The Multiple Paths of Life
Recent Role: Associate
GMAT Score: 770
Degree: Applied Math & Economics Years of Experience: 6
Analysis: You will love this essay if, like the author, you are not sure which path you’d like to take for your post-MBA career. More often than not you will encounter goal-oriented essays in which the author had a clear purpose since a tender age. This essay, on the other hand, does a wonderful job at guiding the reader through the twists and turns that life has. It is a very honest and transparent essay, which focuses equally on the highs and lows, both with a perspective of “lessons learned.” While the honesty also applies to the post-MBA career plans–“I don’t know exactly what path I will pursue,” notice how the author is also clear on what they expect to get from the HBS experience–“What I do know is that Harvard Business School will give me the opportunity to explore these different paths and discover new ones.” An important takeaway is, therefore, that curiosity and exploration are very good purposes to pursue an MBA.
My mother has always called me lucky and I understand why. She was born into a conservative Muslim family and had to fight hard to secure an education and forge a different path from the other women in her family. Unlike her older sister who had been married off at 19, my mother overcame many obstacles to finish at the top of her program and become a rising star at [Fortune 500 Company]. Nevertheless, when she lost her firstborn, she found herself giving up her career and succumbing to the expectations of her husband’s family.
A generation later, the expectations of me were very different. I was permitted the freedom to chart my
own path, but it was my mother’s experience that impressed upon me an urgency to make the most of my circumstances. Eager and determined to make a mark, I worked very hard to unlock opportunities. However, there was no denying my mother’s refrain – the odds were stacked in my favor.
Two years into my job at [Name of Consulting Firm], just as my prospects were burgeoning, my luck turned. Despite it being my third attempt, I wasn’t selected in the [North American Country] work visa lottery and had to hastily relocate to [Western European City]. I left behind the life I had built over the past six years to join a professional environment where I had no mentors or visibility into my future. But I’m not one to give up easily. Despite being staffed to a role below my tenure, I found ways to transform my experience. I stepped up to fill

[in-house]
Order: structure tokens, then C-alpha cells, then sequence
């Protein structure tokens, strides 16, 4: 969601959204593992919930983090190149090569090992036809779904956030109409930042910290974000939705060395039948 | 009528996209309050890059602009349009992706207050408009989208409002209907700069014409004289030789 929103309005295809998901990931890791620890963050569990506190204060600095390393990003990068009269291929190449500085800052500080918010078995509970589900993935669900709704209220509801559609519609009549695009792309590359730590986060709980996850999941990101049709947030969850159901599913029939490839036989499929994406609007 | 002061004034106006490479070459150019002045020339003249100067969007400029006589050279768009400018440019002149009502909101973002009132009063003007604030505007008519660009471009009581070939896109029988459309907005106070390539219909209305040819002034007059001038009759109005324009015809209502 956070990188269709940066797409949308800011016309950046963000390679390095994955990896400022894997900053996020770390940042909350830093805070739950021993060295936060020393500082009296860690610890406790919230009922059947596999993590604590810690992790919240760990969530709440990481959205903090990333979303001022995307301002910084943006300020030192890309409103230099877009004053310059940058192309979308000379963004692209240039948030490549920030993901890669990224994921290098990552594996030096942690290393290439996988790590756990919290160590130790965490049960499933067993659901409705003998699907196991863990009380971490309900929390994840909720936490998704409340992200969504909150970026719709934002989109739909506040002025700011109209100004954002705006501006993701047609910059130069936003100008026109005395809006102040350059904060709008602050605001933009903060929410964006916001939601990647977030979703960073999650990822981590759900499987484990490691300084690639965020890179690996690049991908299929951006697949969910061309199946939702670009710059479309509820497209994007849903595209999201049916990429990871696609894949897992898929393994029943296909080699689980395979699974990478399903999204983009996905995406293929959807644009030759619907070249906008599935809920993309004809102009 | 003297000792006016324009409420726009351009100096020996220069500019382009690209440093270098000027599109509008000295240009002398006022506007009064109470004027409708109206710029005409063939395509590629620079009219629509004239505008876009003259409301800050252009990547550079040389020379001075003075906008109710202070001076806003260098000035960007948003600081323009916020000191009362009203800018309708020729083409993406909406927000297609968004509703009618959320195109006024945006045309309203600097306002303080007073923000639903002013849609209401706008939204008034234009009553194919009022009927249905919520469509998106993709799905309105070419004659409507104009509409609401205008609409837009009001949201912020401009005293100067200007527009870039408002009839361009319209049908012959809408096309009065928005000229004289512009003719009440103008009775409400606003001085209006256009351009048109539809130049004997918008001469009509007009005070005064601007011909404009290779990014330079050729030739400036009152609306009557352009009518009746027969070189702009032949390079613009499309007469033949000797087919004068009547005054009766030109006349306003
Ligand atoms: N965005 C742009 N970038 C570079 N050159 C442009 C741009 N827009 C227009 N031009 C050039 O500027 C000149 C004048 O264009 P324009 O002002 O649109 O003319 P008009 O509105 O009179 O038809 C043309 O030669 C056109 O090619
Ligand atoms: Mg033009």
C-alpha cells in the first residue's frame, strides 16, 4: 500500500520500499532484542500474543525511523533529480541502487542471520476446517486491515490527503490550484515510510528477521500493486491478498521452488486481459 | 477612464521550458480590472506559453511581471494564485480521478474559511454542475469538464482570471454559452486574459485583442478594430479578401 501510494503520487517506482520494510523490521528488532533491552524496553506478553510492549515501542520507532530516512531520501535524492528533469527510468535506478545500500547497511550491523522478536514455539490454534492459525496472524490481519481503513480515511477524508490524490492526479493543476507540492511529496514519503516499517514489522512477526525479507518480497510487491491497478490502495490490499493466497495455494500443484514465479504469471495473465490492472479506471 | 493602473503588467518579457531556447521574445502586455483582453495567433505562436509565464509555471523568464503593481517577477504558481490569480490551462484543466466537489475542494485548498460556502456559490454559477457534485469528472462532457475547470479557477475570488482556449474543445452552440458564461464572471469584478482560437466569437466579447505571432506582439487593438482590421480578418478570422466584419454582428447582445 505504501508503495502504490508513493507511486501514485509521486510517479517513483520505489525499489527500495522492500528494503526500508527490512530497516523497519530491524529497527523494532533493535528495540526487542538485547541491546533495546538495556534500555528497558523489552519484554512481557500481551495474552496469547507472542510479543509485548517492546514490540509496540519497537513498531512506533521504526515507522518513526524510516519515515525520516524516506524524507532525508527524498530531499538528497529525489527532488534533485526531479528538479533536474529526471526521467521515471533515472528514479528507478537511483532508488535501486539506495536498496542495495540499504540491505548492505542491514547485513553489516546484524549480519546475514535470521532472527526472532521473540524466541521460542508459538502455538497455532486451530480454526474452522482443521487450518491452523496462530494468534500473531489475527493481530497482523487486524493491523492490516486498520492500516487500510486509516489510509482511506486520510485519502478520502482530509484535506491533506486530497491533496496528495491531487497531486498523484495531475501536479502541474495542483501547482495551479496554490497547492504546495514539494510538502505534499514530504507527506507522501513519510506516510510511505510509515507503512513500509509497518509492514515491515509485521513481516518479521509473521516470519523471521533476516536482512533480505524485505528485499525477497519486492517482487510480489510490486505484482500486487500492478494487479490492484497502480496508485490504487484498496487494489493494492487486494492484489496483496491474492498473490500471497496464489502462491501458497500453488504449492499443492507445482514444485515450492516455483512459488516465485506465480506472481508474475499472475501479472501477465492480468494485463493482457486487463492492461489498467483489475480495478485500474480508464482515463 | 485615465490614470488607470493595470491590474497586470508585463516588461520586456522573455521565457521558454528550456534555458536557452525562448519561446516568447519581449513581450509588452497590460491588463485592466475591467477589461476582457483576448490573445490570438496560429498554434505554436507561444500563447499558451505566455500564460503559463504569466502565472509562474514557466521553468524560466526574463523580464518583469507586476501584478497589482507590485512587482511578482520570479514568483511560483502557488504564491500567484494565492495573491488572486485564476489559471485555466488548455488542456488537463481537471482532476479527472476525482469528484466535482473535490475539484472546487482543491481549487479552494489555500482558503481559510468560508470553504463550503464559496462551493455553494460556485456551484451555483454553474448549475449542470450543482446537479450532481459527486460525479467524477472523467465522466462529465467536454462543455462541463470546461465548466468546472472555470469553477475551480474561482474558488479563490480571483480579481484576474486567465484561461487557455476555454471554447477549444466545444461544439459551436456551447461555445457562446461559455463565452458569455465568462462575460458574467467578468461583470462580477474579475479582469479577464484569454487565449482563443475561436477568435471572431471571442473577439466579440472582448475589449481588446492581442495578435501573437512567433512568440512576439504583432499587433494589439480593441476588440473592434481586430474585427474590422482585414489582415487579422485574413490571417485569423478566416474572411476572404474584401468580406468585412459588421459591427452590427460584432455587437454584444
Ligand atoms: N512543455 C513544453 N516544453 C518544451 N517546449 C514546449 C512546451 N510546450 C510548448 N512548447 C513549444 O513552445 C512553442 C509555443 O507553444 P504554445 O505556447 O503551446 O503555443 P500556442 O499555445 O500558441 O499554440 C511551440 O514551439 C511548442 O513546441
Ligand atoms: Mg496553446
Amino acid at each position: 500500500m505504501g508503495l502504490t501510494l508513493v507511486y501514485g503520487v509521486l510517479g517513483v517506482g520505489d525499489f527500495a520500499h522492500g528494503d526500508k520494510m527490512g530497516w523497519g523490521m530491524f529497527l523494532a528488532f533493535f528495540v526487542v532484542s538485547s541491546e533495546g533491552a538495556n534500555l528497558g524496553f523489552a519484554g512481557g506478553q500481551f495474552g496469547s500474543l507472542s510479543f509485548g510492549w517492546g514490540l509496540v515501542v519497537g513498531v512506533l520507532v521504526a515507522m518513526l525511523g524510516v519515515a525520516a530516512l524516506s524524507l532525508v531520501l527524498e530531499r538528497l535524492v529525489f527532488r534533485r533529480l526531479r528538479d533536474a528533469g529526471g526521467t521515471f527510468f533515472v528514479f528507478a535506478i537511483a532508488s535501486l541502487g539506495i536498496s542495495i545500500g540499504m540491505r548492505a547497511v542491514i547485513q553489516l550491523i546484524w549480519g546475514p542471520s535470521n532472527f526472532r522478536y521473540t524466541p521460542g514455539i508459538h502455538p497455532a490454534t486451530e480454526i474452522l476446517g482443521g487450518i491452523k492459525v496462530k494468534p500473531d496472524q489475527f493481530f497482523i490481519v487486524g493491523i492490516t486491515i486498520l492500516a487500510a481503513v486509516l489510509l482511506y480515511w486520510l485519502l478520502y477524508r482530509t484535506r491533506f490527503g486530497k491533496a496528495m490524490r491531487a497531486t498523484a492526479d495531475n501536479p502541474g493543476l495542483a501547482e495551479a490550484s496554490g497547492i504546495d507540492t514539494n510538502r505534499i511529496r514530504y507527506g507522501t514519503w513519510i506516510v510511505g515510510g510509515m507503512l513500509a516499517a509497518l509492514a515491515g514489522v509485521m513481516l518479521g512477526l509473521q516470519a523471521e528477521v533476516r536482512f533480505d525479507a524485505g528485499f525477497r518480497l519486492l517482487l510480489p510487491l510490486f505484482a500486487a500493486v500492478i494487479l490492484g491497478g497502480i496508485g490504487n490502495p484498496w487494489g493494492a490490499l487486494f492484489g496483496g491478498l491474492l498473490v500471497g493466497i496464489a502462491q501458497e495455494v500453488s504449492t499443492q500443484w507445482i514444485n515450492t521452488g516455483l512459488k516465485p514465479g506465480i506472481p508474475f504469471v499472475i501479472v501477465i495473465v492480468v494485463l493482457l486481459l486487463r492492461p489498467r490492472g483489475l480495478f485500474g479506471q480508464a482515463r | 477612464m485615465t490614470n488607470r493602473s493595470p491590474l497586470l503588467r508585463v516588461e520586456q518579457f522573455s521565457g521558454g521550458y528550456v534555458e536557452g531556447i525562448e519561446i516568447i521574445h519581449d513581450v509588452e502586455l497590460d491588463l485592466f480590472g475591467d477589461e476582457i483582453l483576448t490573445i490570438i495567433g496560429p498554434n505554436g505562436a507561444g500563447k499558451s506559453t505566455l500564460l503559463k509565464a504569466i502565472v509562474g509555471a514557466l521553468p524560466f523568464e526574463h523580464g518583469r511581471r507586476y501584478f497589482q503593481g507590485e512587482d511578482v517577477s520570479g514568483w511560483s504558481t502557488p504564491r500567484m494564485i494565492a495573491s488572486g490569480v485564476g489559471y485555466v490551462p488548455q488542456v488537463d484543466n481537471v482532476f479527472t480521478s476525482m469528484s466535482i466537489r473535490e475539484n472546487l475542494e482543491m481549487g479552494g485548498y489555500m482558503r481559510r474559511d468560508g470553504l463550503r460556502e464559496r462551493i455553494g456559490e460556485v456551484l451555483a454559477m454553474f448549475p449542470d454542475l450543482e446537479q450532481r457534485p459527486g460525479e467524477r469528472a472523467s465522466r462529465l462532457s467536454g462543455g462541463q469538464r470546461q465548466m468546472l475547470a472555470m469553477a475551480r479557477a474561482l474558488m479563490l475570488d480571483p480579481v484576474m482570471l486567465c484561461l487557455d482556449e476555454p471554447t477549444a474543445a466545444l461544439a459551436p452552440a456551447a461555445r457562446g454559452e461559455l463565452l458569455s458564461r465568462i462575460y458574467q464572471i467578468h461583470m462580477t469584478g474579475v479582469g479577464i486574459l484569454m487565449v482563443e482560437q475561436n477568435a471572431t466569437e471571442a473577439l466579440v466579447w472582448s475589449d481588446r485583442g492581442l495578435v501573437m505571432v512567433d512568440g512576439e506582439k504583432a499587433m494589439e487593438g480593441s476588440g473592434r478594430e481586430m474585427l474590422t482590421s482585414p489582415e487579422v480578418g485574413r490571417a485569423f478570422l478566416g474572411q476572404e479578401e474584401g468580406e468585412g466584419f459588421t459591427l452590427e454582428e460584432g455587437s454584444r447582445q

a leadership void when my manager and supervisor abruptly left [Consulting Firm] amid a challenging case. This meant winning over clients who were skeptical of [Consulting Firm]’s value, changing toxic team dynamics by tirelessly advocating for better team roles with my Partners, and motivating junior associates and clients to fashion the experiences they sought.
A year on, my path back to the life I had sought in the [North American Country] appeared to clear. I finally won the lottery and was ready to start a new job at [Consulting Firm] in [North American City]. I just had
to wait out the first six weeks in [Consulting Firm]’s [Southeast Asian City] office while my visa was being processed. However, those weeks soon stretched into months. I would refresh the immigration services webpage.
daily, only to find “no further update” flash across my screen. The [Southeast Asian City] team, never knowing when they would lose me, threw small bits of work my way. My long distance relationship, which had been my anchor in rough seas, also fell apart. The volatility of the past 18 months began to catch up with me and for the first time in my life, I felt completely untethered, with seemingly no control over my professional or personal life. I felt luckless and helpless.